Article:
Taking a look back at the Sex Pistols’ career it is all too easy to focus on their incendiary beginnings, wild as they were. The moment the flame encompassed not only a set of kids from London’s West End but the whole nation, is an intoxicating one. So it’s no wonder that people’s attentions are drawn toward the moment the band sparked into life.
Yet we’ve found their last performance as the iconic Vicious line up to be far more interesting than going back to the beginning again and again. As Rotten steps up to the microphone and says the words “ever get the feeling you’ve been cheated?” and he made a statement nobody had been privy to. As the words ring out across the crowd, little did they know they were at a moment in history—the final time the Sex Pistols would take to the stage.
Having begun as an explosive act milling around the west London scene back in 1975 the Sex Pistols were soon falling to the ground around the music industry as drifting pieces of ash just three years later. This performance on January 14th, 1978, at the former hippie haven of San Francisco’s Winterland, would be the last time the band would play together as the poster boys of punk.
Taking to San Francisco’s Winterland the band were ready and raring to tear things up. Not just the stage but the rest of the band too. As infighting reached fever pitch and the infamy of the band was making it almost impossible to perform as a group, it seemed as though nothing was going right. Simply put, their first U.S. tour had not gone as hoped.
Malcolm McLaren had picked a series of alternative venues for their first foray over the pond. Avoiding cities like Los Angeles and New York and aiming for the Deep South may have worked today as a deliberately obtuse tour but in a pre-internet age, it kind of fell flat.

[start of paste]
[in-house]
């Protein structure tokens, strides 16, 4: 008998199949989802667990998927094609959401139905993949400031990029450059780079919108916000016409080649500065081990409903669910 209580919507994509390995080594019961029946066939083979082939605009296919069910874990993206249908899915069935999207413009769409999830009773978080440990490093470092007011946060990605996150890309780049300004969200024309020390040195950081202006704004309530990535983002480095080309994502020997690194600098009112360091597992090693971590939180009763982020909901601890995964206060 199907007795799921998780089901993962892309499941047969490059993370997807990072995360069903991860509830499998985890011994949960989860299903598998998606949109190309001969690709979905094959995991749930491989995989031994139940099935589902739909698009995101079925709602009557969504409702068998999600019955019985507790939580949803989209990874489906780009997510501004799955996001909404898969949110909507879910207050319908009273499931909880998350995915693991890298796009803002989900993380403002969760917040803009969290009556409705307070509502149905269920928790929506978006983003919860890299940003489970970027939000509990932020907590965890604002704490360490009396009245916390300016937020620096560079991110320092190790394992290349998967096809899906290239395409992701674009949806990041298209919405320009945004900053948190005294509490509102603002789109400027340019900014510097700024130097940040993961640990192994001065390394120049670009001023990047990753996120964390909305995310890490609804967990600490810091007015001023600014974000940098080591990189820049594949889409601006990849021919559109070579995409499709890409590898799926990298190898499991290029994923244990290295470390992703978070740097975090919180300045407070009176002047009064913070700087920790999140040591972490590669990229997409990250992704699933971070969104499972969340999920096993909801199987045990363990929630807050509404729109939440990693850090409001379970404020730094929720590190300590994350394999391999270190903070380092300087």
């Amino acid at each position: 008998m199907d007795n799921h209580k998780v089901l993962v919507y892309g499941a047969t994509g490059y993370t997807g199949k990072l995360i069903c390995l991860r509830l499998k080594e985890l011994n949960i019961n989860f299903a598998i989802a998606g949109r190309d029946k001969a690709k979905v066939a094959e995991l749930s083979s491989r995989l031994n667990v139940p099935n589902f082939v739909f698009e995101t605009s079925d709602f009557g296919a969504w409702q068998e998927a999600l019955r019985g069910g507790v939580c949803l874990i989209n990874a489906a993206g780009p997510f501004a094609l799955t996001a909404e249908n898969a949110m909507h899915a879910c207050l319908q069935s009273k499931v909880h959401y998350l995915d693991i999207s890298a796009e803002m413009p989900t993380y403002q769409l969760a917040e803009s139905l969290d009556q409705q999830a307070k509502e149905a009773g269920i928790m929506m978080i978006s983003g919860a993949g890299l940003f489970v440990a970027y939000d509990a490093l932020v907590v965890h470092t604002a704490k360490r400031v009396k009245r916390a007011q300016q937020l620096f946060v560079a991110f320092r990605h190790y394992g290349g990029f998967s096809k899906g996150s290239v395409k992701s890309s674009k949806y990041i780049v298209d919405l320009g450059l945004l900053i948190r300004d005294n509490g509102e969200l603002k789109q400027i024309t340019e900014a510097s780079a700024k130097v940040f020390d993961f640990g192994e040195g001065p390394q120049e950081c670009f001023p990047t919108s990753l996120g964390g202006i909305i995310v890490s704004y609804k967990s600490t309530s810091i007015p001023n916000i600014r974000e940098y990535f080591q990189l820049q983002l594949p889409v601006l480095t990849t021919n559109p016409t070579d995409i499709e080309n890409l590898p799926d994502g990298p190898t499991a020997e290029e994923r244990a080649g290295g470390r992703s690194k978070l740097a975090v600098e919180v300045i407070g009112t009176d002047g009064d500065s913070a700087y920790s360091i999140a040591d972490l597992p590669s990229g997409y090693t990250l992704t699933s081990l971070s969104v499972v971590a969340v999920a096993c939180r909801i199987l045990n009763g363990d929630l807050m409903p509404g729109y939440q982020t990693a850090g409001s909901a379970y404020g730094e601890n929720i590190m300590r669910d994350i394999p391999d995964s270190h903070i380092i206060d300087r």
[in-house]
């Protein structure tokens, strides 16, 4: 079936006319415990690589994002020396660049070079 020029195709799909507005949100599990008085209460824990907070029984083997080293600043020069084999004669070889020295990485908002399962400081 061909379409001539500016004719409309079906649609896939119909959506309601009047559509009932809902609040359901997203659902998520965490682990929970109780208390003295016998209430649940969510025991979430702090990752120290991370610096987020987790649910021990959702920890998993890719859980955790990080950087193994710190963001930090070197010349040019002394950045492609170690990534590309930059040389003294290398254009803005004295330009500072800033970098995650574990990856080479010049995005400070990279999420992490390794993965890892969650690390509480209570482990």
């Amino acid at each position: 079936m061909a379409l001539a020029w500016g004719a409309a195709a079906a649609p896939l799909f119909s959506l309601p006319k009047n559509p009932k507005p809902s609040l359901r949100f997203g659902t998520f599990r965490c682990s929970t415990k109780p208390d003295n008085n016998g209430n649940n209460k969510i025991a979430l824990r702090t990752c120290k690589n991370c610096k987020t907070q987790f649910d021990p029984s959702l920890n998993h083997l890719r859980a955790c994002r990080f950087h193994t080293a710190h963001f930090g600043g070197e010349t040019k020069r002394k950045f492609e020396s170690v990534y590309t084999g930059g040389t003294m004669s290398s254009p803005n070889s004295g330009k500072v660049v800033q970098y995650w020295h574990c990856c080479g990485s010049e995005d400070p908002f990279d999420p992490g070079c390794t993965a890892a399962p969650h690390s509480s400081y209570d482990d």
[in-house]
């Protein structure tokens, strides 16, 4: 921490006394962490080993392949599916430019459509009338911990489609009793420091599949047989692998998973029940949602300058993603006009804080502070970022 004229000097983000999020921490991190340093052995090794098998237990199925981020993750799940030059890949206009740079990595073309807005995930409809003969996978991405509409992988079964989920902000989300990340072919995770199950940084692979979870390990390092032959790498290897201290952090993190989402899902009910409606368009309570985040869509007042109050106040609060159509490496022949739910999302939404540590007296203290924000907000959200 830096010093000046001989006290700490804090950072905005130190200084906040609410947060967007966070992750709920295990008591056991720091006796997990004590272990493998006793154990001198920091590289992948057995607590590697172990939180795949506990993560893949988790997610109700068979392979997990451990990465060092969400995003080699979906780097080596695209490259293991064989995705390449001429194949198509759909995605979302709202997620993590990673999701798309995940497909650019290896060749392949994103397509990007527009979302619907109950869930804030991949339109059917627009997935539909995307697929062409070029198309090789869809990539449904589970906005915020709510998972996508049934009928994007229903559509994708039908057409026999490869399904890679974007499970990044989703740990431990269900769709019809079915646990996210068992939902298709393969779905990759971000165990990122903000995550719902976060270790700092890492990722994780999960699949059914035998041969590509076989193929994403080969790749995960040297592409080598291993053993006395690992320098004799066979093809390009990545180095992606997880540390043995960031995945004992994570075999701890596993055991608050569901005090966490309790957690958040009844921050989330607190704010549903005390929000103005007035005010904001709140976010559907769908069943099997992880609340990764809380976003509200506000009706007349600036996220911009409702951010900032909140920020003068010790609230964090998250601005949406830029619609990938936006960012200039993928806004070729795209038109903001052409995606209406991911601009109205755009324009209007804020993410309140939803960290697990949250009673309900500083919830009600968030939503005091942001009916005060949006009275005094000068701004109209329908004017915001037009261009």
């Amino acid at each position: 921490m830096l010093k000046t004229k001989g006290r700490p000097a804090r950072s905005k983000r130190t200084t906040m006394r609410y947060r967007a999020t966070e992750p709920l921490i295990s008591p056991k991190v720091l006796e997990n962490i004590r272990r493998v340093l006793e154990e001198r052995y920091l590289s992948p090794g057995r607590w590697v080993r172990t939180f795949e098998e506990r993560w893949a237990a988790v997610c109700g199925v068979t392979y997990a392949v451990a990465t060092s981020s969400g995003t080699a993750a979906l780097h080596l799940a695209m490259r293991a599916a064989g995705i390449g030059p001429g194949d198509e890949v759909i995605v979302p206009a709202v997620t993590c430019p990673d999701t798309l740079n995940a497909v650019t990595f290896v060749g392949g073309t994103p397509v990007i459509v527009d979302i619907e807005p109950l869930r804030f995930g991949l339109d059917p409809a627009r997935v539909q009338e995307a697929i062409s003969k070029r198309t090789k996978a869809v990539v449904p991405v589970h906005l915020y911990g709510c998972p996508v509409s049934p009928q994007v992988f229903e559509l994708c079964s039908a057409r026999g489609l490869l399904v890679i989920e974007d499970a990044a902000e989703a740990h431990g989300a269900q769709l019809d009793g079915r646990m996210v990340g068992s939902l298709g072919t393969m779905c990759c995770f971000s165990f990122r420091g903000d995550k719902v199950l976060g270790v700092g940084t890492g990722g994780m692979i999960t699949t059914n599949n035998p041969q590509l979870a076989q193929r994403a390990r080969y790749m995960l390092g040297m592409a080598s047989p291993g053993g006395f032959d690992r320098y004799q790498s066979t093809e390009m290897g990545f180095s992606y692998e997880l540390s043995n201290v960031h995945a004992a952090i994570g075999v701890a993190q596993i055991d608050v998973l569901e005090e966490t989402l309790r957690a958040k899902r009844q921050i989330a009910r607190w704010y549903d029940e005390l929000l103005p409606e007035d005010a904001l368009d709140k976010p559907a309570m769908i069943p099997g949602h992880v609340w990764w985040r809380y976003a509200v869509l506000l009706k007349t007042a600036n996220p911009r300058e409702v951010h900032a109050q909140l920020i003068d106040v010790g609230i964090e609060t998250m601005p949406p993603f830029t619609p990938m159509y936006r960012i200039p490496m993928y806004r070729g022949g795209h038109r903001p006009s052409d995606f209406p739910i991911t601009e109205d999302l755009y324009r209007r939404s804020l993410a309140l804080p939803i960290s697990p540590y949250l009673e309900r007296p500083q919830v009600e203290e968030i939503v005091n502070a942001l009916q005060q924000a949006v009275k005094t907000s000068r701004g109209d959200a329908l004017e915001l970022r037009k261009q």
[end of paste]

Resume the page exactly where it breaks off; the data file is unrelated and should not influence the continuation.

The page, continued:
The fire of punk was beginning to wane already, just a few years after it had sparked into life. While Sid Vicious’ drug problems had continued to swirl, Johnny Rotten was becoming tired of the scene altogether. In his autobiography Rotten: No Irish, No Blacks, No Dog, Rotten revealed that at the time he “felt cheated, and I wasn’t going on with it any longer. It was a ridiculous farce. The whole thing was a joke at that point.” With a run of poor performances already in the bag, the chance to play at the counter-culture capital, San Francisco, held a lot of promise for the group to buck the trend.
The evening would take place at the hallowed ground of Winterland, and kick off with two of the cities brightest stars of the time, the Avengers and the Nuns. Both played with aplomb but the real rock stars were about to walk out. “Welcome to London!” vomited Rotten, snarling and spitting his way out to the spotlight, the band soon jumped into the anthemic ‘God Save The Queen.’
While Rotten was clearly on the way out of the band already he was not on his way out of music altogether. The frontman was at his growling, staring, and ferocious beast, clearly seeing his future. He was still as vibrant as his first moments on stage and was clearly determined to make a name for himself, with or without the band.
The band though were not at their best, while Steve Jones and Paul Cook kept their musical pride throughout, Vicious was clearly inhibited by only the pursuit of drugs. Rotten was even reported to have said, “If you can put up with that, you can put up with anything,” after a song had finished, his sneering now becoming an involuntary reaction to his situation.
It was the beginning of the end for the Sex Pistols. Rotten would not return back to the U.K. as part of the band, leaving the group before they left the U.S. with his words, “Ever get the feeling you’ve been cheated” etched into the crowd’s collective mind.
The last encore of the infamous Sex Pistols would be as demonically ironic as their whole career. A career filled with humour, anarchy, aggravation and antagonism would be capped off in the most perfect fashion. The Sex Pistols last song on stage would be their track ‘No Fun’. Rotten changed the lyrics, “This is no fun, no fun / This is no fun at all, no fun,” he sang. Meaning every single word.
Watch below the last full Sex Pistols performance as their iconic line-up from 1978.